cancel
Showing results for 
Search instead for 
Did you mean: 

The Secret Agreement that Revolutionized China

Author
Author
0 0 172

Originally posted on January 20, 2012.

 

In our first chapter on growth Tyler and I illustrate the importance of property rights with the incentive effects of collective farming and the secret agreement of Xiaogang village. We write:

 

00142ad54b730bc0ee3d02.jpegFarmers of households from Xiaogang signed a secret life-and-death agreement with their thumprints. (From Cowen and Tabarrok, Modern Principles: Macroeconomics)

The Great Leap Forward was a great leap backward – agricultural land was less productive in 1978 than it had been in 1949 when the communists took over.  In 1978, however, farmers in the village of Xiaogang held a secret meeting.  The farmers agreed to divide the communal land and assign it to individuals – each farmer had to produce a quota for the government but anything he or she produced in excess of the quota they would keep.  The agreement violated government policy and as a result the farmers also pledged that if any of them were to be killed or jailed the others would raise his or her children until the age of 18.

The change from collective property rights to something closer to private property rights had an immediate effect, investment, work effort and productivity increased.  “You can’t be lazy when you work for your family and yourself,” said one of the farmers.

Word of the secret agreement leaked out and local bureaucrats cut off Xiaogang from fertilizer, seeds and pesticides.  But amazingly, before Xiaogang could be stopped, farmers in other villages also began to abandon collective property. In Beijing, Mao Zedong was dead and a new set of rulers, seeing the productivity improvements, decided to let the experiment proceed.

 

For more background, NPR’s Planet Money has a great story on this secret agreement including this:

“Back then, even one straw belonged to the group,” says Yen Jingchang, who was a farmer in Xiaogang in 1978. “No one owned anything.”

At one meeting with communist party officials, a farmer asked: “What about the teeth in my head? Do I own those?” Answer: No. Your teeth belong to the collective.

In theory, the government would take what the collective grew, and would also distribute food to each family. There was no incentive to work hard — to go out to the fields early, to put in extra effort, Yen Jingchang says.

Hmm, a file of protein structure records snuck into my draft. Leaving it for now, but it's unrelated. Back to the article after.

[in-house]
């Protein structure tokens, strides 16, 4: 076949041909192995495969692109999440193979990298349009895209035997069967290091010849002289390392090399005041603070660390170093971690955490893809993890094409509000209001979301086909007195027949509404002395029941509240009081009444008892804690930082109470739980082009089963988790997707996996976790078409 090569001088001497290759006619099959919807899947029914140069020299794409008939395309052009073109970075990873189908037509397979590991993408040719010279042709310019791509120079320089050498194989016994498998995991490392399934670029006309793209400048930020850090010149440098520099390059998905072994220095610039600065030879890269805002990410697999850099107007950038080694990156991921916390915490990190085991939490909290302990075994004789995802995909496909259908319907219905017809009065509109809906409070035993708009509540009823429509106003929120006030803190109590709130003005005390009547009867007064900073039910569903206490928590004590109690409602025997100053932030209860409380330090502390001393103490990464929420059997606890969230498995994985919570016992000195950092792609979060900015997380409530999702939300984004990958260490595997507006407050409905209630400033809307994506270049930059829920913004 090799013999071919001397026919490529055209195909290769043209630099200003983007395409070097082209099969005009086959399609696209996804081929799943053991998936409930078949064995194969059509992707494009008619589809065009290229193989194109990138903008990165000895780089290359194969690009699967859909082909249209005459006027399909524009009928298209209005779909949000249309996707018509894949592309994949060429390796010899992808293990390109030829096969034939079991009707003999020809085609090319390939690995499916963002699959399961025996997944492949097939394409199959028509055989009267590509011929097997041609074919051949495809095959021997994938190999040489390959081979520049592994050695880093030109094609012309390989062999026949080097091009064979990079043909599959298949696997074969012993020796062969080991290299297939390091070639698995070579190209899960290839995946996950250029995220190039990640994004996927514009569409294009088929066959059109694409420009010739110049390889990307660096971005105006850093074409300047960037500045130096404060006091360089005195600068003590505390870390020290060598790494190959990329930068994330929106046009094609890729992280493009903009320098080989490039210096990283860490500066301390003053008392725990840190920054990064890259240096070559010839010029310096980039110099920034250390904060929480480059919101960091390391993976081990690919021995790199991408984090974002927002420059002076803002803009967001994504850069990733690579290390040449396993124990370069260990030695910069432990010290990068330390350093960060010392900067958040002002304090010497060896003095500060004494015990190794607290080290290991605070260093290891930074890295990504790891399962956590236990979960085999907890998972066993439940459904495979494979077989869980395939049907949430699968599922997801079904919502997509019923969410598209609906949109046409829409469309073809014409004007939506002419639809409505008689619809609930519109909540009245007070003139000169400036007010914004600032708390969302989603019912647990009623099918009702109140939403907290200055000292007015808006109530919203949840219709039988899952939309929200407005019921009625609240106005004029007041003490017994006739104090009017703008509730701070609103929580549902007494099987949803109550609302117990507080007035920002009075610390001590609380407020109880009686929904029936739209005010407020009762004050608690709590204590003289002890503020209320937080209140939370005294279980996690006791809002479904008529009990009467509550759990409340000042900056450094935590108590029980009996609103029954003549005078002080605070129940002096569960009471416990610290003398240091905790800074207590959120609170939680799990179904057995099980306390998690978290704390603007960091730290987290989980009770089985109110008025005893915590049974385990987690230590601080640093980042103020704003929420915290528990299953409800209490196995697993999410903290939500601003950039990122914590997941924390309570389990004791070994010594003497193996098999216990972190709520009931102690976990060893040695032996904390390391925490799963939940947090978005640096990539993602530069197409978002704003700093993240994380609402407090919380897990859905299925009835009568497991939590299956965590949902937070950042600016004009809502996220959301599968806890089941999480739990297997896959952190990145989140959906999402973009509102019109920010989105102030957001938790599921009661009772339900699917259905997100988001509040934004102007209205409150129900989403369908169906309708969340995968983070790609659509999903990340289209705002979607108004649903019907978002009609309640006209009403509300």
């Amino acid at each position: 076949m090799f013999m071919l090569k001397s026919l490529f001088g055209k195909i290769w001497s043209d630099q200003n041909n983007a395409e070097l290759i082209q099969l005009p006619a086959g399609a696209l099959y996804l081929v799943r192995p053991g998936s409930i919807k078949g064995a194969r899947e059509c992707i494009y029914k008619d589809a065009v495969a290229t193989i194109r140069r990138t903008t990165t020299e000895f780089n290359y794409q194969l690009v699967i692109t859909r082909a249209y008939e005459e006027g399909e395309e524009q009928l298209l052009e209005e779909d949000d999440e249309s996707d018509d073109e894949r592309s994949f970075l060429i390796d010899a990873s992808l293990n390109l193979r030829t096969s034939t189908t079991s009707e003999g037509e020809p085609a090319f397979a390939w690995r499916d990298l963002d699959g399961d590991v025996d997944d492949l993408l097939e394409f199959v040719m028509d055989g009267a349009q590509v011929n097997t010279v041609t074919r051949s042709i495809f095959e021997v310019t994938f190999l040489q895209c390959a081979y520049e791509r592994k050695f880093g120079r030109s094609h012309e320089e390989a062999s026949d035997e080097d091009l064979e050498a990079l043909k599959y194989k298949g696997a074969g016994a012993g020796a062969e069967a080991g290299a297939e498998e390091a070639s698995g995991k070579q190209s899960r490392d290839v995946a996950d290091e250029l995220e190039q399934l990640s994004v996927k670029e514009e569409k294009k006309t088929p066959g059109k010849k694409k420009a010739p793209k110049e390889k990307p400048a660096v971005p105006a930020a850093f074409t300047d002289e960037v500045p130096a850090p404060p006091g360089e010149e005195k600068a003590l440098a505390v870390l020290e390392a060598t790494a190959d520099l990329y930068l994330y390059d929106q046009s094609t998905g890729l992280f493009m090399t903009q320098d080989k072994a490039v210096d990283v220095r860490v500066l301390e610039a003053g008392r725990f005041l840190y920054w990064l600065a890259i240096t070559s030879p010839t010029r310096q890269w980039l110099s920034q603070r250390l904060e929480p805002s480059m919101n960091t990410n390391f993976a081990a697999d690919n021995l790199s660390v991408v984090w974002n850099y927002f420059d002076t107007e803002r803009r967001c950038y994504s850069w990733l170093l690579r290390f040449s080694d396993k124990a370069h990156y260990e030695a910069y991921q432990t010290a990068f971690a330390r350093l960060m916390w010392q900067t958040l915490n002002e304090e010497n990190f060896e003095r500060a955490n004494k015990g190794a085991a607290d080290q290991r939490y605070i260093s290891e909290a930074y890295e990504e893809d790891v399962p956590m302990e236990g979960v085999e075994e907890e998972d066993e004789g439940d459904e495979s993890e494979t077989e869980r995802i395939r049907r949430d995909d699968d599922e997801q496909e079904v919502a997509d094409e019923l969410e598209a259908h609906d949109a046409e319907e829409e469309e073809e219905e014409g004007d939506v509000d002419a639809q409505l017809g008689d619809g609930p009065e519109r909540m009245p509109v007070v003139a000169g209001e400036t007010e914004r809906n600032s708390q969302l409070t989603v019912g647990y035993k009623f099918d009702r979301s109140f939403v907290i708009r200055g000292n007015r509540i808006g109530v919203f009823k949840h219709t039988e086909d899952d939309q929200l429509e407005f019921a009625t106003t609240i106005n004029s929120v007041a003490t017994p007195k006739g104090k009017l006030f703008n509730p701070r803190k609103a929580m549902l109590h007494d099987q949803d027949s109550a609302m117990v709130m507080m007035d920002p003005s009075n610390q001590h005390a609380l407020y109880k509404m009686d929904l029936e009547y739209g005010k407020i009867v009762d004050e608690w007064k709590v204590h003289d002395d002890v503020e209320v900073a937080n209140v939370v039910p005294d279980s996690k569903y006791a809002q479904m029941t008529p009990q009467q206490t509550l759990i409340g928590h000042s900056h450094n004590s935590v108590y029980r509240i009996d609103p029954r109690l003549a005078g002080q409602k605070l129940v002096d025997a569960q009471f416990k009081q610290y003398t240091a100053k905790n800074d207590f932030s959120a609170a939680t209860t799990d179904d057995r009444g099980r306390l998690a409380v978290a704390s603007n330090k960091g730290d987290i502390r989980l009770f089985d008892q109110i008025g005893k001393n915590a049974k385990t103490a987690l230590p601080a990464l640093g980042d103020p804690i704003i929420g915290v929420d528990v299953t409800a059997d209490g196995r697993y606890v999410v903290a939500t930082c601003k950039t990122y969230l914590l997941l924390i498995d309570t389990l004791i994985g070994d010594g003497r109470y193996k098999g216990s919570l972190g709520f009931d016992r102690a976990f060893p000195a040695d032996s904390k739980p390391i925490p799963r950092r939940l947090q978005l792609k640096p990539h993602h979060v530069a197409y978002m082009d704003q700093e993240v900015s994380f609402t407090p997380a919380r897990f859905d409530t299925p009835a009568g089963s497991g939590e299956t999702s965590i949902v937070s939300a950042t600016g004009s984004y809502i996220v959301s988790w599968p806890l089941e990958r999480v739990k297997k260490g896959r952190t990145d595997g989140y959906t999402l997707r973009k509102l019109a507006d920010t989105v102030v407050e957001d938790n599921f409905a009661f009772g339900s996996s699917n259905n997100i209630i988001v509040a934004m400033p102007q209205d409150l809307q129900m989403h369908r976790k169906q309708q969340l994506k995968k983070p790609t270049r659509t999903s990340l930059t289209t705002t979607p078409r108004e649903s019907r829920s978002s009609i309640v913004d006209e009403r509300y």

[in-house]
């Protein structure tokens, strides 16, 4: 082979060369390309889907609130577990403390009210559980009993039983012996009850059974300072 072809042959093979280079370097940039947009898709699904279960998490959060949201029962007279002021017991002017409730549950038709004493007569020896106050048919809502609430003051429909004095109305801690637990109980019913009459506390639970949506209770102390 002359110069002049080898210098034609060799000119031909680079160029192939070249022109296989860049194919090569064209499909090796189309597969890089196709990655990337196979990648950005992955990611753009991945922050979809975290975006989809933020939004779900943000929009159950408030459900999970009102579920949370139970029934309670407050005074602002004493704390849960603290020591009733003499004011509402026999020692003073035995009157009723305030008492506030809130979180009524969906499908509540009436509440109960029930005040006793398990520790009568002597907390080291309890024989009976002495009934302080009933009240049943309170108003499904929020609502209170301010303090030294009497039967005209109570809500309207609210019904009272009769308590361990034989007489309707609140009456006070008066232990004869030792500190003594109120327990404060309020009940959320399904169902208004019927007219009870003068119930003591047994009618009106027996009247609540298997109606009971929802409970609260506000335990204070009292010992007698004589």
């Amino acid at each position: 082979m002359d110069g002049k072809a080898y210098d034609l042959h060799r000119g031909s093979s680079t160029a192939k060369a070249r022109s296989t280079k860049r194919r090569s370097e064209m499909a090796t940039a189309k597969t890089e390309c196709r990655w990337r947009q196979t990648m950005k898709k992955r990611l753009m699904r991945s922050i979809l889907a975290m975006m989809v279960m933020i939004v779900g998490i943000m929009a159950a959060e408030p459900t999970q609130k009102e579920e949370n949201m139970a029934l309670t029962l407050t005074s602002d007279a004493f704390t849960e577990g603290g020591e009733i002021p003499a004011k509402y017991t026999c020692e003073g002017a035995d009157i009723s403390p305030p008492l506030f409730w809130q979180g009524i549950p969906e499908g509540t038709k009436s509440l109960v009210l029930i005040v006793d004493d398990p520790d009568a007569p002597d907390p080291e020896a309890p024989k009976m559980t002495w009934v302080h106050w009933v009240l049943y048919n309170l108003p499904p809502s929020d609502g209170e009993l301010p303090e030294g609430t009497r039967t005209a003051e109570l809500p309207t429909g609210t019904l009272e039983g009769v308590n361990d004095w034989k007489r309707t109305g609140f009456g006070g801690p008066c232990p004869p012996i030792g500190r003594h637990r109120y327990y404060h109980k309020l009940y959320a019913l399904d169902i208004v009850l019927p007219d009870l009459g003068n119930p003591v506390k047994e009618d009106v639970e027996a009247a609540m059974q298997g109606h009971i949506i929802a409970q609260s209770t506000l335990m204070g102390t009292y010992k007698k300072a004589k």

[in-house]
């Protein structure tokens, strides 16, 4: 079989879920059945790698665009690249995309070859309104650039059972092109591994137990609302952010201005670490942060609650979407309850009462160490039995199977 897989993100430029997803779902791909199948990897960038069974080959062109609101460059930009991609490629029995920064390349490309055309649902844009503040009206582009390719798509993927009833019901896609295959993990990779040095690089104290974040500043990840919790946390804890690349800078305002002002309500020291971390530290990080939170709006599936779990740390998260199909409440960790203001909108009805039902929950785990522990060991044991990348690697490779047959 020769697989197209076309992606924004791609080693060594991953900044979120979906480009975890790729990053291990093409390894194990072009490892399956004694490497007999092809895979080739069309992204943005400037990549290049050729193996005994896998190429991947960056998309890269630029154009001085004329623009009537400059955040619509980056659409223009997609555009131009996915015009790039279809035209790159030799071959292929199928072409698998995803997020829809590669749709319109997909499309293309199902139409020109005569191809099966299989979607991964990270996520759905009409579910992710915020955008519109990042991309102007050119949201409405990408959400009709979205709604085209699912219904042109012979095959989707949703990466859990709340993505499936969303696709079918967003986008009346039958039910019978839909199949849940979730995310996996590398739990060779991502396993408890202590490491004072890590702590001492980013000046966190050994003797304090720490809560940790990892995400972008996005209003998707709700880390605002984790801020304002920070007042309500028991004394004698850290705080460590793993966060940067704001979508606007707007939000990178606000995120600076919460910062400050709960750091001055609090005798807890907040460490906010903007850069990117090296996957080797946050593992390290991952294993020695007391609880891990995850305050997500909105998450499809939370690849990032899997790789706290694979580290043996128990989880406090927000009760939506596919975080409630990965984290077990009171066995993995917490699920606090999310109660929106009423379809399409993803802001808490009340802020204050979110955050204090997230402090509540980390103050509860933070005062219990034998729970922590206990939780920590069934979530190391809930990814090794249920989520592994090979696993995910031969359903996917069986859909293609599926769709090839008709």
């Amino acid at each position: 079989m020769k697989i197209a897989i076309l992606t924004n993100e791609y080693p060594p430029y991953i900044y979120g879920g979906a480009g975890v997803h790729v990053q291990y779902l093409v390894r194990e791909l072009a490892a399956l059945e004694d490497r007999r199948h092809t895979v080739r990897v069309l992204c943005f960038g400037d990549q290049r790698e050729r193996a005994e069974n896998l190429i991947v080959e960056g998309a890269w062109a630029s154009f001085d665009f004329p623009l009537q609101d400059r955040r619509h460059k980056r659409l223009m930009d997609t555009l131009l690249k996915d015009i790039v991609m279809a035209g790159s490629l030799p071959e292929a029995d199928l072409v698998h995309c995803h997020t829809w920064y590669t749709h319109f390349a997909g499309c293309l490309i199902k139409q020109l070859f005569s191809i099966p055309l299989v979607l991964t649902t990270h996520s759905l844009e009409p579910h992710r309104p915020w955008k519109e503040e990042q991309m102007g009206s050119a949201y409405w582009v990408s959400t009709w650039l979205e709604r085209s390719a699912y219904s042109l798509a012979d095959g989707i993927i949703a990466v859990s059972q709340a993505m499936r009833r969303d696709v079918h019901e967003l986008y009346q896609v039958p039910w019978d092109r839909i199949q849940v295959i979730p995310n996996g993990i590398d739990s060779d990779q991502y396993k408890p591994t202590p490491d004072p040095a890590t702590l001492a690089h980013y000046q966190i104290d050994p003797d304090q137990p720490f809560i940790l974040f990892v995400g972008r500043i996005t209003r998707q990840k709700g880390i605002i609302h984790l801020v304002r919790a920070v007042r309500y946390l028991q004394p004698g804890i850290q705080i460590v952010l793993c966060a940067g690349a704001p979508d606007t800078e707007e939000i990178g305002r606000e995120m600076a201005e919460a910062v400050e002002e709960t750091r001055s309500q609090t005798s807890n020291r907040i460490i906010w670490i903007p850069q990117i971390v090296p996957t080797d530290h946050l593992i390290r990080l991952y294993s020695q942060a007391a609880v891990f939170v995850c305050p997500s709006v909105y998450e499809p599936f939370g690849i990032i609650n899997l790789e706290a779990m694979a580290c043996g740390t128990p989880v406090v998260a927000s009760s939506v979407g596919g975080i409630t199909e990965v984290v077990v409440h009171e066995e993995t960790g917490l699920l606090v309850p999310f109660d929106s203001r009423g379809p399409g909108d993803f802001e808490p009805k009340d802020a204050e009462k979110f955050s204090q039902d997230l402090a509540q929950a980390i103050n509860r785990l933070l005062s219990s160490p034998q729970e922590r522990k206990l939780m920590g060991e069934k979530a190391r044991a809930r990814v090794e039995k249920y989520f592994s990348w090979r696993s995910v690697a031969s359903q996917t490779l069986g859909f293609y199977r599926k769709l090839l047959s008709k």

“Work hard, don’t work hard — everyone gets the same,” he says. “So people don’t want to work.”

…Before the contract, the farmers would drag themselves out into the field only when the village whistle blew, marking the start of the work day. After the contract, the families went out before dawn.

 

“We all secretly competed,” says Yen Jingchang. “Everyone wanted to produce more than the next person.”

It was the same land, the same tools and the same people. Yet just by changing the economic rules — by saying, you get to keep some of what you grow — everything changed.

About the Author
Alex Tabarrok is Bartley J. Madden Chair in Economics at the Mercatus Center at George Mason University and director of research for The Independent Institute. Tabarrok is co-author with Tyler Cowen of the popular economics blog, Marginal Revolution. His recent research looks at bounty hunters, judicial incentives and elections, crime control, patent reform, methods to increase the supply of human organs for transplant, and the regulation of pharmaceuticals. He is the editor of the books, Entrepreneurial Economics: Bright Ideas from the Dismal Science; The Voluntary City: Choice, Community, and Civil Society; and Changing the Guard: Private Prisons and The Control of Crime. His papers have appeared in the Journal of Law and Economics, Public Choice, Economic Inquiry, Journal of Health Economics, Journal of Theoretical Politics, The American Law and Economics Review, Kyklos and many other journals. His popular articles have appeared in The New York Times, The Wall Street Journal, and many other magazines and newspapers.